Liam Moore’s first taste of solid food was unplanned. His mother, Liana Moore, had brought him with her to a conference. During the lunch break, she shared a table with a friend who noticed Liam’s intense interest in the food they were eating. With Liana’s permission, she offered Liam a piece of watermelon – and he eagerly ate it, then reached out for more.
“Liam was only five and a half months at that time,” Moore says. “His older brother Jacob wasn’t interested in solid foods until he was over six months, so I wasn’t expecting it quite so early. But Liam was certainly showing all the signs of being ready.”
What were those signs? Moore says her son was very interested in the food others were eating, could sit up well, and seemed not completely satisfied with breastmilk alone. “Sometimes when he nursed, he’d finish and then look around as though wanting something more,” she says.
His enthusiastic reaction to that first slice of watermelon confirmed his readiness. “I probably would have waited longer to give him solids if it was up to me – after all, solids are more work than just breastfeeding, ” Moore says. “But I think you have to respect your baby.”
After that conference, Moore would sit Liam in the high chair at meal times and mash up a little of the food the rest of the family was having. “If there wasn’t anything suitable for him to eat, I’d mash a little banana or sweet potato for him.” Liam liked almost everything, it seemed – although he rejected mashed peas.
To prepare meat for him, Moore would scrape the cooked, tender meat with the blade of a knife, to make a very soft and easy to eat serving for Liam. By eight months, she found that simply chopping the meat into very small pieces worked well. Soft fruits and cooked vegetables just needed a little mashing.
“I didn’t ever give Liam infant cereals,” Moore adds. “I tried them with Jacob and he hated them. I think it put him off solids altogether for a while.” Instead, she will sometimes offer him whole grain cereal (such as oatmeal) or cooked pasta. But grains are not one of Liam’s favourite foods – he prefers meat, vegetables and fruits, along with plenty of breastmilk. Many babies do love cereal though, and since it’s fortified with iron, many parents find this an easy way to add iron to baby’s diet.
If you have allergies in your family, you may want to take a more cautious approach to starting solids. You might begin by offering a food that is unlikely to cause an allergic reaction (mashed ripe banana or rice cereal), then waiting a few days to see if the baby reacts before offering a new food. Introduce just one new food at a time, and wait until baby is older (at least one year) before trying more allergenic foods such as strawberries, eggs and peanut butter.
Current recommendations on starting solids vary in the details, but the consensus seems to be that they should be offered to babies around the middle of the first year. The American Academy of Pediatrics and The Canadian Paediatric Society both suggest babies are usually ready at about six months. A paper from the Canadian Pediatric Society dealing specifically with the iron needs of infants and young children, notes that “Term infant who are exclusively breastfed do not need supplemental iron until they are six months of age. After six months, breastfed infants should receive extra iron in the form of iron-fortified infant cereals and other iron-rich foods.” The paper also recommends that babies who are not breastfed should have iron-fortified formula from birth, and that iron-fortified infant cereals provide a good additional source of iron for those babies.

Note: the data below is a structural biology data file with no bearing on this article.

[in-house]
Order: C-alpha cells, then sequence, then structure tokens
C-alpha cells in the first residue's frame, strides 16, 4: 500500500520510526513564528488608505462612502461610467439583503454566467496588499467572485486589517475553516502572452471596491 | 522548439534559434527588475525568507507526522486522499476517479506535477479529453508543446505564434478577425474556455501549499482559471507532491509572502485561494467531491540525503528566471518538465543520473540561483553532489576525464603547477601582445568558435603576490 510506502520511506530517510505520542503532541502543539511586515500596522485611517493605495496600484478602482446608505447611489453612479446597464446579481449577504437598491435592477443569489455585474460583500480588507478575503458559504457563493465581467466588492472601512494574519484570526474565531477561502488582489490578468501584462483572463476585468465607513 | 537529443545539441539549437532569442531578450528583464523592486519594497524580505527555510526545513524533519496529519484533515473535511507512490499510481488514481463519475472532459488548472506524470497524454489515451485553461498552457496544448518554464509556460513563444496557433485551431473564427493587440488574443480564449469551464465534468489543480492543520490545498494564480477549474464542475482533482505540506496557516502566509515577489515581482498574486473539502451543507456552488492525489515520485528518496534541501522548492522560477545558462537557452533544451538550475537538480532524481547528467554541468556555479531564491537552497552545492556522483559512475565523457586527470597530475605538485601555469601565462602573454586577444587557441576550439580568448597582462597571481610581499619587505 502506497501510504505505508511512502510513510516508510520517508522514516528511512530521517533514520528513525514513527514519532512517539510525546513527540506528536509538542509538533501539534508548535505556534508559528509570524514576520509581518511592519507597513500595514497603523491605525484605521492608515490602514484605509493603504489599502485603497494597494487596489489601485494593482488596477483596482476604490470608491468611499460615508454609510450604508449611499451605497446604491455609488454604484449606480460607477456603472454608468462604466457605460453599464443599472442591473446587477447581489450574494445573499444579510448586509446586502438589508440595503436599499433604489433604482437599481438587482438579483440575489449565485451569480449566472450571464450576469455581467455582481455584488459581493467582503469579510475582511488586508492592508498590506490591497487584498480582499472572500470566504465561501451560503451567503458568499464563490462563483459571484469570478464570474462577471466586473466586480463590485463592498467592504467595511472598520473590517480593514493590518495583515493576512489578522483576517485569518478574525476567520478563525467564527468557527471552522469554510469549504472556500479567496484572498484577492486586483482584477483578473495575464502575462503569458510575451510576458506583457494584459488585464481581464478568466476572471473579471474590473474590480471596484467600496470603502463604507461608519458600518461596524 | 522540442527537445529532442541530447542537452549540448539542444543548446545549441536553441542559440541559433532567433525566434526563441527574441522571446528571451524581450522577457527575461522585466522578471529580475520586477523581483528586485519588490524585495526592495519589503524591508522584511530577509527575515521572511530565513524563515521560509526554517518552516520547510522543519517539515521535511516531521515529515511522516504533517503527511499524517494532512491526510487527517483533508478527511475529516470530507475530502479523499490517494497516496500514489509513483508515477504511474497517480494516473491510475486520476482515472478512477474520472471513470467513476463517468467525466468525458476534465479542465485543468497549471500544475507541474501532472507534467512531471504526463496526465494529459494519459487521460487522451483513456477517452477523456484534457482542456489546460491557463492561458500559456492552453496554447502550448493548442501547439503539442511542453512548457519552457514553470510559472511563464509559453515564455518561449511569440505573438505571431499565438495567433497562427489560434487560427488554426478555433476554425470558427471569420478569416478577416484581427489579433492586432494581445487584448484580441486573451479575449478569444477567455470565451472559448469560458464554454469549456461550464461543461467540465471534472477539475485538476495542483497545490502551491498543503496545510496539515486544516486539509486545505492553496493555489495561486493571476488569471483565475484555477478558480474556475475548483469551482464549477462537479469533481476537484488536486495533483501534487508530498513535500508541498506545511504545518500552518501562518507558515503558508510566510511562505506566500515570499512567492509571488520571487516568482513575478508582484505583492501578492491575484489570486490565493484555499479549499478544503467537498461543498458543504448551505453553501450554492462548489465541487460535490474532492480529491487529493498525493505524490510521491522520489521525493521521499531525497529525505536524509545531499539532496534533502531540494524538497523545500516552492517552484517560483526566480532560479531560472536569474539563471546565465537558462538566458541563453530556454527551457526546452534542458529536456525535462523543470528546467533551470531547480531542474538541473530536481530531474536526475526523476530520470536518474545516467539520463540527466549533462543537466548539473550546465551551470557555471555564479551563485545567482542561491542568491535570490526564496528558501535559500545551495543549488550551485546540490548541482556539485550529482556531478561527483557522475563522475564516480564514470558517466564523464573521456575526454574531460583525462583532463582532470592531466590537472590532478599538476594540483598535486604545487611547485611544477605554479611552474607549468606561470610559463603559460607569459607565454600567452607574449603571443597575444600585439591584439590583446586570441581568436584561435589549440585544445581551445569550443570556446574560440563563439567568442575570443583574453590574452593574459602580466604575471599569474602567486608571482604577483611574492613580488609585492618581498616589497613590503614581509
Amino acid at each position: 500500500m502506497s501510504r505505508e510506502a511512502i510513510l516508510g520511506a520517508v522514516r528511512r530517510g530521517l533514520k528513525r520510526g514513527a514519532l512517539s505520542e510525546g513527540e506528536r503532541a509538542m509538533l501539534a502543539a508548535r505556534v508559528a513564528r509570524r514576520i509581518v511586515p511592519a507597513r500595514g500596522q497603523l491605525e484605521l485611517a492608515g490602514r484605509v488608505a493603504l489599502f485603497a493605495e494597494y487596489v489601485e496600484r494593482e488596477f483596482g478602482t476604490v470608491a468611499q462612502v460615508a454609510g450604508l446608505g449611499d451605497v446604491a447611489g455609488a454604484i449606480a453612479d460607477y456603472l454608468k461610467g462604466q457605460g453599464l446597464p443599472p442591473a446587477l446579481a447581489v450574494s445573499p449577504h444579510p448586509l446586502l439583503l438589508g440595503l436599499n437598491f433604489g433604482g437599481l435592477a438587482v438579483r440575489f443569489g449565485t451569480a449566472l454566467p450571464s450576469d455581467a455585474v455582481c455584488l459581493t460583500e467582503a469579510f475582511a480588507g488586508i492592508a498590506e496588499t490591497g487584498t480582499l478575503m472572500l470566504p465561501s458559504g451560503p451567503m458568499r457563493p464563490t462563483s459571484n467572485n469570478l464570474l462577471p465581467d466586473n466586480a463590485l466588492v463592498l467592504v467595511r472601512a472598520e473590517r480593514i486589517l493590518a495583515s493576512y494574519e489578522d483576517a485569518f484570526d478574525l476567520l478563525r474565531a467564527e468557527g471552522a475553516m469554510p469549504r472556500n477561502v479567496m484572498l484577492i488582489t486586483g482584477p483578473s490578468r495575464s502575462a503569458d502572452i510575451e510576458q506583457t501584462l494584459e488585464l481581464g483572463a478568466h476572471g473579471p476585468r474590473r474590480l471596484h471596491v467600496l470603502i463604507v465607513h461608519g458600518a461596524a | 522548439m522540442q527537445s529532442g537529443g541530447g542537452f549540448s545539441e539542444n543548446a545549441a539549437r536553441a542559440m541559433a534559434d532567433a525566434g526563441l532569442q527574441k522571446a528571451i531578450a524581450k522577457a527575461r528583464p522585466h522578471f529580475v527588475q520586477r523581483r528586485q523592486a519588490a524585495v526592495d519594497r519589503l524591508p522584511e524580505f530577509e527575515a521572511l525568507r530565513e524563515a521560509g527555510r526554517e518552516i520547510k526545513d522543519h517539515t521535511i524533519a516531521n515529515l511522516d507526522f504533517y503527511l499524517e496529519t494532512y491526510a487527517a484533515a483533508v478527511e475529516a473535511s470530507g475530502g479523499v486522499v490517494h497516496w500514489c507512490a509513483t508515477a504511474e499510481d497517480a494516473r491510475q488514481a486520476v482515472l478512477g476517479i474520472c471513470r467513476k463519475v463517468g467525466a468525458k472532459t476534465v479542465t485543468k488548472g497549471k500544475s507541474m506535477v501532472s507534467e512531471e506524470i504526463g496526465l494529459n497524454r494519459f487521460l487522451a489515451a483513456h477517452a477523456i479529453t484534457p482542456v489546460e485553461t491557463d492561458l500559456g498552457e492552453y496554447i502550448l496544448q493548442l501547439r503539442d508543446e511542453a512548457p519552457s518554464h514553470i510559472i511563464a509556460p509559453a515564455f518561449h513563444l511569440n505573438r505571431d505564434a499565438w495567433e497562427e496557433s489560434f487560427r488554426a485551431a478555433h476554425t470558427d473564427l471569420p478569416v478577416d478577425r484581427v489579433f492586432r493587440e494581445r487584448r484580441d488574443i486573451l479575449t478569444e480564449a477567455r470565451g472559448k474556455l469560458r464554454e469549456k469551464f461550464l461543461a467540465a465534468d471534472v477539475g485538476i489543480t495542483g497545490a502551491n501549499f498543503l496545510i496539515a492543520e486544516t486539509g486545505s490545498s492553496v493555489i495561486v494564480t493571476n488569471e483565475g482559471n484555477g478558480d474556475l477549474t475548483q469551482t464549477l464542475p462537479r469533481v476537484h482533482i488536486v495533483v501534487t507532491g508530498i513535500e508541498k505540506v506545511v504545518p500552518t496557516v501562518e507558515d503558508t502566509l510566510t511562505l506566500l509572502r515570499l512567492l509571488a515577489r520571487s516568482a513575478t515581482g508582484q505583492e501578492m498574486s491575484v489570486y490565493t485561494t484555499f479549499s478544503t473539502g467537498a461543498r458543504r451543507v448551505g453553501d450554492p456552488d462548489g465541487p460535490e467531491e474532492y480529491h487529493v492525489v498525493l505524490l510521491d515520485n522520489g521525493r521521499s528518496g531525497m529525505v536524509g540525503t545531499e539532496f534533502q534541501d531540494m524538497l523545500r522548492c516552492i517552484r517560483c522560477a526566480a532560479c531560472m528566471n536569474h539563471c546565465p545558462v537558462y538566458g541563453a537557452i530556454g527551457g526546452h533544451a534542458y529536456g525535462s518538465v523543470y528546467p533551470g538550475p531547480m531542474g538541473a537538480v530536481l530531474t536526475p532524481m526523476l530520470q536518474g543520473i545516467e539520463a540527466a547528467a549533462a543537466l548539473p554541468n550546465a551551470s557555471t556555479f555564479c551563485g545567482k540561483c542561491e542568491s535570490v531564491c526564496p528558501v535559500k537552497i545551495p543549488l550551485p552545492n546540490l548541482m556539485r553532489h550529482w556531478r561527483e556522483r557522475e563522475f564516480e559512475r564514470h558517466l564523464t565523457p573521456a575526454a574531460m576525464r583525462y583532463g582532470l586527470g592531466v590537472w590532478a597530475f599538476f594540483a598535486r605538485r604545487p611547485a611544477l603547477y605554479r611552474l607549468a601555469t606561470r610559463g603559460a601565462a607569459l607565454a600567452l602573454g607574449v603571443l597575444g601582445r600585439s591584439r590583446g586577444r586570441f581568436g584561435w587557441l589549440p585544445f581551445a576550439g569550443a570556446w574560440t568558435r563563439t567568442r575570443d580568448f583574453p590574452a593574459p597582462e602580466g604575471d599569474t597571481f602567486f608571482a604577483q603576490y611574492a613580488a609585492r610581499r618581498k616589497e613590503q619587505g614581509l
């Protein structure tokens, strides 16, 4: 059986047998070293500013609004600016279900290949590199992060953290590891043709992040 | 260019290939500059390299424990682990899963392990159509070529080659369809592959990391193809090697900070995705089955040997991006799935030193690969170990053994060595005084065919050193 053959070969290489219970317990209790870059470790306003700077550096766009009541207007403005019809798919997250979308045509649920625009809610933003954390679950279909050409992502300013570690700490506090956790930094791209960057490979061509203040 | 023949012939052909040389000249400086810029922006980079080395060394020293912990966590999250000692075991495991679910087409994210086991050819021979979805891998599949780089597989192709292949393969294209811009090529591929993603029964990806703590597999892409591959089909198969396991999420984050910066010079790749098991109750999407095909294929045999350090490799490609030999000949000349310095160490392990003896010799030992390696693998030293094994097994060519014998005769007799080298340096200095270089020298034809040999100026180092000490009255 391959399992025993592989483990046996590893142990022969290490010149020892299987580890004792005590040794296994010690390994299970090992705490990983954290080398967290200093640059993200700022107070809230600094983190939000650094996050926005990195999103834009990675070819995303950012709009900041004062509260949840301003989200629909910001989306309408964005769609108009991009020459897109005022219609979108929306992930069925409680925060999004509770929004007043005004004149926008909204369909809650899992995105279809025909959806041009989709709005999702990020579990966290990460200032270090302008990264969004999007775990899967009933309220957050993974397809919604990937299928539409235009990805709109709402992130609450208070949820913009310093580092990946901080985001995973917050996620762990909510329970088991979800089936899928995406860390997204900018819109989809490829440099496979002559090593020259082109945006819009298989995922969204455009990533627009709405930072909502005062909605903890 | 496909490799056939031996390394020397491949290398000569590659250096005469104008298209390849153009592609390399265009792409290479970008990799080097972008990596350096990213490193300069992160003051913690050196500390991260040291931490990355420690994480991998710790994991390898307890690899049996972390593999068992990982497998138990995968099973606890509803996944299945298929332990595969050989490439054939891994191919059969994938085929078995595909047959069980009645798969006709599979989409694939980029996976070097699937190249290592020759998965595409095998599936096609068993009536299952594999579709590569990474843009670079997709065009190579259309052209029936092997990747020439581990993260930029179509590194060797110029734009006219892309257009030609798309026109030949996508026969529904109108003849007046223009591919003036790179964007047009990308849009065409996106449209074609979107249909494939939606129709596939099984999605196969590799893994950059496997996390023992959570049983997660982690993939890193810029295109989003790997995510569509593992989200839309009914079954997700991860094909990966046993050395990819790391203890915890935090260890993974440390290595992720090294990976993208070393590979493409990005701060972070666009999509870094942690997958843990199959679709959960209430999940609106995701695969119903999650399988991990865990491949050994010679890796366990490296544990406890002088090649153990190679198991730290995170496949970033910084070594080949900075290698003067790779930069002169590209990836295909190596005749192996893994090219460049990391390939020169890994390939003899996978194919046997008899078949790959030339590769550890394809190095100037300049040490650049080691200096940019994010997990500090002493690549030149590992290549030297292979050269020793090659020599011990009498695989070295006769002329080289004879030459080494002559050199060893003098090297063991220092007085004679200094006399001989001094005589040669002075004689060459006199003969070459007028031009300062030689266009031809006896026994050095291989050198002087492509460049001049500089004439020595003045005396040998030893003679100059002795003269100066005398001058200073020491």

But these guidelines don’t mean that solid foods must be started on the exact day your baby turns six months old. As Moore discovered with her two sons, every baby is different and it is important to look for the signs that indicate your baby is ready for solid foods.
Now that Liam is nine months old, he continues to eat heartily. His meals aren’t always what you might expect, Moore confesses. “He might have some leftover vegetables from last night’s dinner for breakfast, and supper might end up being mostly fruit.” And Moore finds she rarely offers Liam food on a spoon. Instead she puts the food on the tray of his highchair and lets him eat what he wants. “I can’t believe how much he eats sometimes,” she laughs. “He’ll eat a whole orange at one sitting – I remove the membranes for him and break it into small sections and he’ll eat the whole thing.”
This relaxed approach, Moore says, has made mealtimes a really pleasant (although often messy!) experience for both of them. “Liam really enjoys his food, and that makes it nice for me, too.”